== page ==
President George W. Bush has moved away from the spotlight after eight years as commander in chief. But with the 10th anniversary of the 9/11 terrorist attacks fast approaching, Bush will open up for the first time publicly about the killing of Osama bin Laden in a National Geographic Special, reports The Hollywood Reporter.
“George W. Bush: The 9/11 Interview” will premiere Aug. 28 on the National Geographic Channel as the culmination of seven days of Sept. 11 themed programming.
Peter Schnall, New York filmmaker and creator of the top-rated documentary “Onboard Air Force One,” spearheaded the project.
It took four months of negotiation between Schnall and Bush to agree to a contract for the interview. “I reminded him of our journeys together,” Schnall says. “I wasn’t a journalist who was out to dig. So we had a friendly relationship in a sense.”
But because the interview contract was established in early 2011, the news of bin Laden’s killing on the night of May 1 concerned Schnall. He worried that his exclusive access to Bush might be compromised.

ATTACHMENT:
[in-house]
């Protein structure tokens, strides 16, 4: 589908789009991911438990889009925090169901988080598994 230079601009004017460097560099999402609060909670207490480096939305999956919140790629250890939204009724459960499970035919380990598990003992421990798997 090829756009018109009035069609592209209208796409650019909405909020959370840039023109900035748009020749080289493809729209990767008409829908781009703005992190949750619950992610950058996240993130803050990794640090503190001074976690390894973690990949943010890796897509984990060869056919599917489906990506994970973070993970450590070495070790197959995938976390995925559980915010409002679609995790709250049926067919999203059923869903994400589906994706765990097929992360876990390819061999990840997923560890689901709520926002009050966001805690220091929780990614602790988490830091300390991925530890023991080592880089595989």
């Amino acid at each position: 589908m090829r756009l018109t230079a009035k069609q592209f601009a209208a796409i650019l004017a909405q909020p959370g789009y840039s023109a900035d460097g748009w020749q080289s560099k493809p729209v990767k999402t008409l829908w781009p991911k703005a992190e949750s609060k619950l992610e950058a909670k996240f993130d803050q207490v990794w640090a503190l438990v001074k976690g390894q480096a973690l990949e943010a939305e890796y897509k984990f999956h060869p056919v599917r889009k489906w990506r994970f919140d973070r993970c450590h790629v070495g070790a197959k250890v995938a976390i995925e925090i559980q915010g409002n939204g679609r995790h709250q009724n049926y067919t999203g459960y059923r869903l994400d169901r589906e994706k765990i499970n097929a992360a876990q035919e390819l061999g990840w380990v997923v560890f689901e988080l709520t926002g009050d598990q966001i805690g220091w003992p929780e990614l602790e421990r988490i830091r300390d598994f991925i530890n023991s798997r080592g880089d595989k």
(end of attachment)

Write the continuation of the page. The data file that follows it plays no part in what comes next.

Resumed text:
“That’s the first thing we thought: ‘Oh no he’s either going to cancel the interview because he’s going to run off to Washington or he’s going to start talking to everybody,’” Schnall says. “And to our surprise, that didn’t happen.”
Bush’s press representatives later informed Schnall that the president had received more than 500 media requests shortly after the killing of bin Laden, all of which he declined.
In the documentary, Bush says he is “grateful” that bin Laden is gone. “I didn’t . . . feel any great sense of happiness. Or jubilation,” he says. “I felt a sense of closure. And I felt a sense of gratitude that justice had been done.”
The special includes neither voice-over narration nor other interviewees besides Bush. The focus lies solely on the president’s powerful account of the attacks.
“One of my concerns, like the concerns of other husbands and wives, was, ‘Was my spouse okay? Was Laura okay?” Bush says of his immediate reaction to the attacks. “And my second concern was ‘Were our girls okay?’ . . . And I finally found her [Laura]. She was in a secure location. And it was awesome to hear her voice. And she had talked to the girls. And they were secure.”
Bush’s recollection of the 9/11 aftermath is chilling. “From the air it looked like . . . a giant scar. But when I actually got to the site, it was like walking into hell,” he says of his first visit to ground zero.
Adding to the special are exclusive photos and video supplied to National Geographic directly from the White House.
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